And for the sweet tooth there are always the Danish pastries, called Vienna Bread (wienerbrød) as they were first made in 1840 by Viennese chefs. And if you visit Denmark during the Christmas season don’t forget to taste risalamande, a dish made from rice, whipped cream and almonds, served cold with cherry sauce.
Every area has its typical food and it is a great way to explore Denmark! God Appetit!
Investing in Denmark
10 Good Reasons to Invest in Denmark
Welcome to the country of “the happiest people in the world.” The Danish welfare society is characterized by high quality of life and a renowned work-life balance. Numerous international studies place Danish inhabitants at the top of happiness and general satisfaction rankings.
So why not invest in this beautiful country? To make the choice easier here are ten reasons why you should invest in Denmark:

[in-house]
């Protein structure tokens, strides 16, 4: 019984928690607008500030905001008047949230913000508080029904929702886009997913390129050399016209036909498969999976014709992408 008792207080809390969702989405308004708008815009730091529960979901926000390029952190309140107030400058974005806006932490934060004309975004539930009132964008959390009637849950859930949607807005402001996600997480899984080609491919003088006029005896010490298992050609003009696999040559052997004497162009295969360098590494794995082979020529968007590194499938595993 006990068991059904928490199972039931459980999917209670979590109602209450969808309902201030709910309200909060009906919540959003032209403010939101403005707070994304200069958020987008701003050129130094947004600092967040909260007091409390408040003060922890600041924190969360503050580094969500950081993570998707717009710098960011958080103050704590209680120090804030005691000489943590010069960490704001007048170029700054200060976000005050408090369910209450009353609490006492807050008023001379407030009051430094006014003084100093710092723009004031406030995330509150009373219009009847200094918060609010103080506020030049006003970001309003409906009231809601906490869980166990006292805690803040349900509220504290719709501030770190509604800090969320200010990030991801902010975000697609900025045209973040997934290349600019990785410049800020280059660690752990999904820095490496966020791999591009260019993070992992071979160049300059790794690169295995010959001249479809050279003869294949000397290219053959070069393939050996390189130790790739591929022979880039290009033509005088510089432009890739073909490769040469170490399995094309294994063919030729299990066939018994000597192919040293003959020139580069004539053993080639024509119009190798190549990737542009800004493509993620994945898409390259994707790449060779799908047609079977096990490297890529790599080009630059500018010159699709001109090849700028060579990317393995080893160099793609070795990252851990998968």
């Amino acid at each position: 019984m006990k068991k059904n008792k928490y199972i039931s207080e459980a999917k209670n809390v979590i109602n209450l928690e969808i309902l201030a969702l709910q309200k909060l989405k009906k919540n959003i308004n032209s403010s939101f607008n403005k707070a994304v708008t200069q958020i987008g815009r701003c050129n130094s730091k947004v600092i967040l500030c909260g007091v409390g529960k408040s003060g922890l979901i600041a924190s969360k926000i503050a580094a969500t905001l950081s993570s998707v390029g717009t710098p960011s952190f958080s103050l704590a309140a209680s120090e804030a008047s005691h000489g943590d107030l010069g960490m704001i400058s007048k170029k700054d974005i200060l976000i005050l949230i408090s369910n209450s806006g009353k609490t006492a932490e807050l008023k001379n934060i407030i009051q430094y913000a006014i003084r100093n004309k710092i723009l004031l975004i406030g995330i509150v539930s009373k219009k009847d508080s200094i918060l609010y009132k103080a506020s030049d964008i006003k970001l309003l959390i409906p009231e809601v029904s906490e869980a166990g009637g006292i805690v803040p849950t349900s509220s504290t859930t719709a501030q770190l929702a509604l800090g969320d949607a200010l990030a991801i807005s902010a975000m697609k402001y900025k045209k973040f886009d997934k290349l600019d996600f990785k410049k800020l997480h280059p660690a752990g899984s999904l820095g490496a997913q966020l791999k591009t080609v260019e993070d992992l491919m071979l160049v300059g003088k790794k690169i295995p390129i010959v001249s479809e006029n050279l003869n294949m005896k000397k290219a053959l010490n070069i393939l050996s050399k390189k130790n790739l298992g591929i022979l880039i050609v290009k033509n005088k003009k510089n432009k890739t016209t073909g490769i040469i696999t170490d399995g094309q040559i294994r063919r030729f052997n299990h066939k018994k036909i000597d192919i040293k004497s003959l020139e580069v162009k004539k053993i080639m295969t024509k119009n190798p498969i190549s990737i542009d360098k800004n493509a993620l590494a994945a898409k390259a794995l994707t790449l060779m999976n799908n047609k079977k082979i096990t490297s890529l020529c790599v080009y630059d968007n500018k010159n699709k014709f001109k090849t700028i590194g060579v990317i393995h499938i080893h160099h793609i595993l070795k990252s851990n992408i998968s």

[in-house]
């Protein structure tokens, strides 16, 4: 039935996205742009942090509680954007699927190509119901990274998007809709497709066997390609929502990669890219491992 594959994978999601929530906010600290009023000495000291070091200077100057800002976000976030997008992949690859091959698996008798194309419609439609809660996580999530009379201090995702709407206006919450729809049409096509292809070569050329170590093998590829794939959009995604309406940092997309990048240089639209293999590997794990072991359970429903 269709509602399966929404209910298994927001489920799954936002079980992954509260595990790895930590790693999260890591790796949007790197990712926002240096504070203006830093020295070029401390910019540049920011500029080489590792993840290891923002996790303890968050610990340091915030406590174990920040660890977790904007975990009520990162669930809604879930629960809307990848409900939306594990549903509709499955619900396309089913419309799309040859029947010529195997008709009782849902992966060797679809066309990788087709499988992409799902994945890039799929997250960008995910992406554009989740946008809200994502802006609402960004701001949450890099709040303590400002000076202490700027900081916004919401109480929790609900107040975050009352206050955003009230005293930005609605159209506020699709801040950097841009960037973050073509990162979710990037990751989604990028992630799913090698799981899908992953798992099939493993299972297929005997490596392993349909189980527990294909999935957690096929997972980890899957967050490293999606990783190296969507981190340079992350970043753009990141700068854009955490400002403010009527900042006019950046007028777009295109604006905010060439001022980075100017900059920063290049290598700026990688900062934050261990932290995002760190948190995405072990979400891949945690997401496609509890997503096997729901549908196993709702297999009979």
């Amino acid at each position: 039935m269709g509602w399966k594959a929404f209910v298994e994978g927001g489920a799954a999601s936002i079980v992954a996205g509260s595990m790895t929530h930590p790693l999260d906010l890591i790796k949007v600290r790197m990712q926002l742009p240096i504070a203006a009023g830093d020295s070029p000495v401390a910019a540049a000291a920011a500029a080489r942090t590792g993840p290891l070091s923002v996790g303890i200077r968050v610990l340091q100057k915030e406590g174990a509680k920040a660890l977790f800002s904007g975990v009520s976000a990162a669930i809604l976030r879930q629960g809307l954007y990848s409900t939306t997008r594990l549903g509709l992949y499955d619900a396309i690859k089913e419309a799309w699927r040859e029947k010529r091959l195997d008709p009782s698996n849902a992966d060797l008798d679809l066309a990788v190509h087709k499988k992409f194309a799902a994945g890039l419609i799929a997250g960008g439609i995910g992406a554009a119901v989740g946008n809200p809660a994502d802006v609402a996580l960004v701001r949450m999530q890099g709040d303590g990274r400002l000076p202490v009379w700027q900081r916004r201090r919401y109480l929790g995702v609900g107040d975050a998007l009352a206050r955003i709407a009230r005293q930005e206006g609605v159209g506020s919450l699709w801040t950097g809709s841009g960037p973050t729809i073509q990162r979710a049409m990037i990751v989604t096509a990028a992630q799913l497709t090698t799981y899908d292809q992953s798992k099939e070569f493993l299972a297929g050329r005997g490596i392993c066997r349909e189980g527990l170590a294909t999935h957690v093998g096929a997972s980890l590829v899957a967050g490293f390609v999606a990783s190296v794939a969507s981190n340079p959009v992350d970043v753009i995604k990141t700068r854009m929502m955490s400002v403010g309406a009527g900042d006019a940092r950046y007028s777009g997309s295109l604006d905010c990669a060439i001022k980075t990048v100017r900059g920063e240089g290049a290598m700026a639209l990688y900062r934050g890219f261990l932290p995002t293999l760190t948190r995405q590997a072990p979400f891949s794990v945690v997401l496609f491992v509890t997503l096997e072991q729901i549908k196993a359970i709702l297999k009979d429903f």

- The safe choice
- Lucrative market access
- The most flexible labour market
- Highly qualified and motivated talent pool
- The perfect hub
- Easy business set-up
- World leader in cleantech, ICT and life sciences
- Cost efficient
- World’s best test market
- High quality of life
Investing in ICT
Denmark is one of the top locations in the world for Information and communication technology (ICT) activities and investments, and is praised as the best test market in the world.
ICT is one of the major engines for growth, innovation and economic development in regions that have established themselves as information-friendly societies. Denmark is indeed such a region.
Why locate your ICT activities in Denmark?
- Access to one of the world’s best and most innovative talent pools
- Government dedication for Denmark to be among the world’s leading ICT nations
- World-class Research and development facilities
- Impressive track record of ICT innovations
- Excellent collaborative business environment and cross-disciplinary research
- World-class IP protection regulations
- Competitive cost/quality proposition